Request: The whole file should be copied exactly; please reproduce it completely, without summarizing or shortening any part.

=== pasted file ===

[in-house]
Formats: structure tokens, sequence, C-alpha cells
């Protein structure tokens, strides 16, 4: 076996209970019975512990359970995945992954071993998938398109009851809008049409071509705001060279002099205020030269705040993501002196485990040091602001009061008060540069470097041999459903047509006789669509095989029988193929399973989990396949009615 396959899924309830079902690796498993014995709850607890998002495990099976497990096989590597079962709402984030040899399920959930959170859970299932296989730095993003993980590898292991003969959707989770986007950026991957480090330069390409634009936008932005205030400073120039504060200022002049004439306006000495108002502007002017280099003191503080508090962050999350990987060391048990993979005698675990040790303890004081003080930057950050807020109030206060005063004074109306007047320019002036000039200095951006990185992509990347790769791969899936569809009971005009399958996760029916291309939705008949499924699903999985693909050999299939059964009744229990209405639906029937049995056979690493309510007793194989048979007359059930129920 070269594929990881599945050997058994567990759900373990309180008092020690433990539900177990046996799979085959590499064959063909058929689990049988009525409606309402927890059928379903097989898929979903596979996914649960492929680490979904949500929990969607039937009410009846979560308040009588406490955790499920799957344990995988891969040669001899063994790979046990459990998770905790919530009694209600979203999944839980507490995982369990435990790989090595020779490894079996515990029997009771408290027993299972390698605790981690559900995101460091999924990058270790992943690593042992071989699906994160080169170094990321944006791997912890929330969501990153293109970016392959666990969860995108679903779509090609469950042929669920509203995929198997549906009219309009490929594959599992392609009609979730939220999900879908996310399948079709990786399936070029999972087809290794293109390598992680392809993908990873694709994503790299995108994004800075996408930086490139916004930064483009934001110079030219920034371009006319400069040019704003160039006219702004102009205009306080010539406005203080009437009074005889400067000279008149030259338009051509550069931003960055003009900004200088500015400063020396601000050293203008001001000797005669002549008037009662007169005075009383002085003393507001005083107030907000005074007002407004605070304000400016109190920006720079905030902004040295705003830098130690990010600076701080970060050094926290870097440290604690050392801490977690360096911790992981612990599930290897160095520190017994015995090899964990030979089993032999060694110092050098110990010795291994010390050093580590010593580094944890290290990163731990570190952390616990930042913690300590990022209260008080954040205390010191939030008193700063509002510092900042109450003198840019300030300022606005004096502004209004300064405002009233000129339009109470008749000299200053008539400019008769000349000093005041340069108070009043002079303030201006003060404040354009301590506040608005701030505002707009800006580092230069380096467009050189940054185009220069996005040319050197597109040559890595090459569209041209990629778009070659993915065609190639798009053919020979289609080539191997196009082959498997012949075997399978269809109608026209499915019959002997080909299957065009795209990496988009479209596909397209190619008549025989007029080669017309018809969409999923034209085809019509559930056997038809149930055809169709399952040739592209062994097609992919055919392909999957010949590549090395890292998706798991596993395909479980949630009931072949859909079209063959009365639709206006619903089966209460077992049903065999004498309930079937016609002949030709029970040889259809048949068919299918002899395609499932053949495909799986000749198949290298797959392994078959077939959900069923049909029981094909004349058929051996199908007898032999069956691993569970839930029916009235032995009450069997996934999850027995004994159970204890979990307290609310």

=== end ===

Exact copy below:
[in-house]
Formats: structure tokens, sequence, C-alpha cells
């Protein structure tokens, strides 16, 4: 076996209970019975512990359970995945992954071993998938398109009851809008049409071509705001060279002099205020030269705040993501002196485990040091602001009061008060540069470097041999459903047509006789669509095989029988193929399973989990396949009615 396959899924309830079902690796498993014995709850607890998002495990099976497990096989590597079962709402984030040899399920959930959170859970299932296989730095993003993980590898292991003969959707989770986007950026991957480090330069390409634009936008932005205030400073120039504060200022002049004439306006000495108002502007002017280099003191503080508090962050999350990987060391048990993979005698675990040790303890004081003080930057950050807020109030206060005063004074109306007047320019002036000039200095951006990185992509990347790769791969899936569809009971005009399958996760029916291309939705008949499924699903999985693909050999299939059964009744229990209405639906029937049995056979690493309510007793194989048979007359059930129920 070269594929990881599945050997058994567990759900373990309180008092020690433990539900177990046996799979085959590499064959063909058929689990049988009525409606309402927890059928379903097989898929979903596979996914649960492929680490979904949500929990969607039937009410009846979560308040009588406490955790499920799957344990995988891969040669001899063994790979046990459990998770905790919530009694209600979203999944839980507490995982369990435990790989090595020779490894079996515990029997009771408290027993299972390698605790981690559900995101460091999924990058270790992943690593042992071989699906994160080169170094990321944006791997912890929330969501990153293109970016392959666990969860995108679903779509090609469950042929669920509203995929198997549906009219309009490929594959599992392609009609979730939220999900879908996310399948079709990786399936070029999972087809290794293109390598992680392809993908990873694709994503790299995108994004800075996408930086490139916004930064483009934001110079030219920034371009006319400069040019704003160039006219702004102009205009306080010539406005203080009437009074005889400067000279008149030259338009051509550069931003960055003009900004200088500015400063020396601000050293203008001001000797005669002549008037009662007169005075009383002085003393507001005083107030907000005074007002407004605070304000400016109190920006720079905030902004040295705003830098130690990010600076701080970060050094926290870097440290604690050392801490977690360096911790992981612990599930290897160095520190017994015995090899964990030979089993032999060694110092050098110990010795291994010390050093580590010593580094944890290290990163731990570190952390616990930042913690300590990022209260008080954040205390010191939030008193700063509002510092900042109450003198840019300030300022606005004096502004209004300064405002009233000129339009109470008749000299200053008539400019008769000349000093005041340069108070009043002079303030201006003060404040354009301590506040608005701030505002707009800006580092230069380096467009050189940054185009220069996005040319050197597109040559890595090459569209041209990629778009070659993915065609190639798009053919020979289609080539191997196009082959498997012949075997399978269809109608026209499915019959002997080909299957065009795209990496988009479209596909397209190619008549025989007029080669017309018809969409999923034209085809019509559930056997038809149930055809169709399952040739592209062994097609992919055919392909999957010949590549090395890292998706798991596993395909479980949630009931072949859909079209063959009365639709206006619903089966209460077992049903065999004498309930079937016609002949030709029970040889259809048949068919299918002899395609499932053949495909799986000749198949290298797959392994078959077939959900069923049909029981094909004349058929051996199908007898032999069956691993569970839930029916009235032995009450069997996934999850027995004994159970204890979990307290609310």